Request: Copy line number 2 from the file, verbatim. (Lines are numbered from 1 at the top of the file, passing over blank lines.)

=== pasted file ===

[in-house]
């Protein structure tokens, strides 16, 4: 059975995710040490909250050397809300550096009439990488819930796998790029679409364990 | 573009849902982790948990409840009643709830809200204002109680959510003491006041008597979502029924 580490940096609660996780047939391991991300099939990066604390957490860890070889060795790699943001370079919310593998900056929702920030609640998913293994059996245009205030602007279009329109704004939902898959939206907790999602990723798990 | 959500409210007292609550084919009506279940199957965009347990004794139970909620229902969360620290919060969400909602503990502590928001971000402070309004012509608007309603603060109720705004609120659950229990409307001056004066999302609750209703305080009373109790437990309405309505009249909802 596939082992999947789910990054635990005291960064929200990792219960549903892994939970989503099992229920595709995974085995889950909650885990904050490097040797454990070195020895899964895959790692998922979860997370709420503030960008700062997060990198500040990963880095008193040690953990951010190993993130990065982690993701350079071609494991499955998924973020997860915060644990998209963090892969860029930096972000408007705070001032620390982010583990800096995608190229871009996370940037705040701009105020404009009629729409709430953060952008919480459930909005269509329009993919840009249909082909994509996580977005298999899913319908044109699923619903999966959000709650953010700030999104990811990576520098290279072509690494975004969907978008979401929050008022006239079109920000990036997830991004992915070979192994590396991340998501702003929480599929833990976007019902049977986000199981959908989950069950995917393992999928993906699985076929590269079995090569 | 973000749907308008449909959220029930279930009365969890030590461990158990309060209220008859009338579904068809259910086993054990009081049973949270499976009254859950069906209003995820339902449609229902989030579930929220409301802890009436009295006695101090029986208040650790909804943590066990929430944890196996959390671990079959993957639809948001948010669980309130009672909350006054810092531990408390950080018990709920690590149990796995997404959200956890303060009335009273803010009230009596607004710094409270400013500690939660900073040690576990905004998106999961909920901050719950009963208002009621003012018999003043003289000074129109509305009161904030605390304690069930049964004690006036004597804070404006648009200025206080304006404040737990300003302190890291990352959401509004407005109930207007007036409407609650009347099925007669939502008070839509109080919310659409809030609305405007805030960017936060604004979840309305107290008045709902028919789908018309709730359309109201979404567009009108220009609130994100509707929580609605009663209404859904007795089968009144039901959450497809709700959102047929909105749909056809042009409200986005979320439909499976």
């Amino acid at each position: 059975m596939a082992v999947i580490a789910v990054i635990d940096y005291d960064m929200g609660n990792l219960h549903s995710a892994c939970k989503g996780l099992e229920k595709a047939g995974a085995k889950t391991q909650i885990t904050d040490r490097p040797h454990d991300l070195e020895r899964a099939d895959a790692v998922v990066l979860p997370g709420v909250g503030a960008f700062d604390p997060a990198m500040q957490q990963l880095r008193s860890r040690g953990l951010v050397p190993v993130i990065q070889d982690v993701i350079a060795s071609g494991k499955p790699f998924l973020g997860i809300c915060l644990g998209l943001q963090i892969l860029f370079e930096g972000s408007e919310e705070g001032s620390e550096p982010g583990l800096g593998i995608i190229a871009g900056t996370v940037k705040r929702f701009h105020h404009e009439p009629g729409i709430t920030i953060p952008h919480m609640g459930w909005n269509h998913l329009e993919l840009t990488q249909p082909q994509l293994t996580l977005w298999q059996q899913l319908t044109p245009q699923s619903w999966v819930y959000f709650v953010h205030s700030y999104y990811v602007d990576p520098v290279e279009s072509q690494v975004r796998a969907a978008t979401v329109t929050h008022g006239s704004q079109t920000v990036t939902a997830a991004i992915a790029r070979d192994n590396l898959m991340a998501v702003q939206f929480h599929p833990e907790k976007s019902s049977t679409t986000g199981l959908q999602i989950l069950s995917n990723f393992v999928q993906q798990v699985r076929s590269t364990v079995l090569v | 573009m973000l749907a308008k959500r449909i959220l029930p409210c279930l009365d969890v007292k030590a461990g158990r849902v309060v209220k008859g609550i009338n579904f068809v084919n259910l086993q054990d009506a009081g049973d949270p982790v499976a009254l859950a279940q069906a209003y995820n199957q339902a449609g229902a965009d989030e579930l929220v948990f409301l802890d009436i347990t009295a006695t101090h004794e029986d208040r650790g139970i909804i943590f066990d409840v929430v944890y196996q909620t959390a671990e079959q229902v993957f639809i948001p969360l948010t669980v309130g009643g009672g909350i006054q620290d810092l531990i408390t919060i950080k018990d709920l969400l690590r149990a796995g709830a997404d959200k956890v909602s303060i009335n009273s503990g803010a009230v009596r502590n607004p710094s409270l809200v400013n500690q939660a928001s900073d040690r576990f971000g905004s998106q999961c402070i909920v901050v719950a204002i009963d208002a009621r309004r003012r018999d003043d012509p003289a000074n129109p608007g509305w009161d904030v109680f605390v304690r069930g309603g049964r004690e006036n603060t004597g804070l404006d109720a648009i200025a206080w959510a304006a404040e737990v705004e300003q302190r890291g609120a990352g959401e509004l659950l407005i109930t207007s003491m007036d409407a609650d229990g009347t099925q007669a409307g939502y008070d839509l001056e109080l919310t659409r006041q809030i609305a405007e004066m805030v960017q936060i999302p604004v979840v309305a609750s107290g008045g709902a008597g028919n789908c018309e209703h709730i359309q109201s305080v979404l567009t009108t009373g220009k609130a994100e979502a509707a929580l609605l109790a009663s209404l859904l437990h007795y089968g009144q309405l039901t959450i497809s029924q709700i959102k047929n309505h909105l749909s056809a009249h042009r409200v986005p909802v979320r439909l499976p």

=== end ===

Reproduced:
């Protein structure tokens, strides 16, 4: 059975995710040490909250050397809300550096009439990488819930796998790029679409364990 | 573009849902982790948990409840009643709830809200204002109680959510003491006041008597979502029924 580490940096609660996780047939391991991300099939990066604390957490860890070889060795790699943001370079919310593998900056929702920030609640998913293994059996245009205030602007279009329109704004939902898959939206907790999602990723798990 | 959500409210007292609550084919009506279940199957965009347990004794139970909620229902969360620290919060969400909602503990502590928001971000402070309004012509608007309603603060109720705004609120659950229990409307001056004066999302609750209703305080009373109790437990309405309505009249909802 596939082992999947789910990054635990005291960064929200990792219960549903892994939970989503099992229920595709995974085995889950909650885990904050490097040797454990070195020895899964895959790692998922979860997370709420503030960008700062997060990198500040990963880095008193040690953990951010190993993130990065982690993701350079071609494991499955998924973020997860915060644990998209963090892969860029930096972000408007705070001032620390982010583990800096995608190229871009996370940037705040701009105020404009009629729409709430953060952008919480459930909005269509329009993919840009249909082909994509996580977005298999899913319908044109699923619903999966959000709650953010700030999104990811990576520098290279072509690494975004969907978008979401929050008022006239079109920000990036997830991004992915070979192994590396991340998501702003929480599929833990976007019902049977986000199981959908989950069950995917393992999928993906699985076929590269079995090569 | 973000749907308008449909959220029930279930009365969890030590461990158990309060209220008859009338579904068809259910086993054990009081049973949270499976009254859950069906209003995820339902449609229902989030579930929220409301802890009436009295006695101090029986208040650790909804943590066990929430944890196996959390671990079959993957639809948001948010669980309130009672909350006054810092531990408390950080018990709920690590149990796995997404959200956890303060009335009273803010009230009596607004710094409270400013500690939660900073040690576990905004998106999961909920901050719950009963208002009621003012018999003043003289000074129109509305009161904030605390304690069930049964004690006036004597804070404006648009200025206080304006404040737990300003302190890291990352959401509004407005109930207007007036409407609650009347099925007669939502008070839509109080919310659409809030609305405007805030960017936060604004979840309305107290008045709902028919789908018309709730359309109201979404567009009108220009609130994100509707929580609605009663209404859904007795089968009144039901959450497809709700959102047929909105749909056809042009409200986005979320439909499976």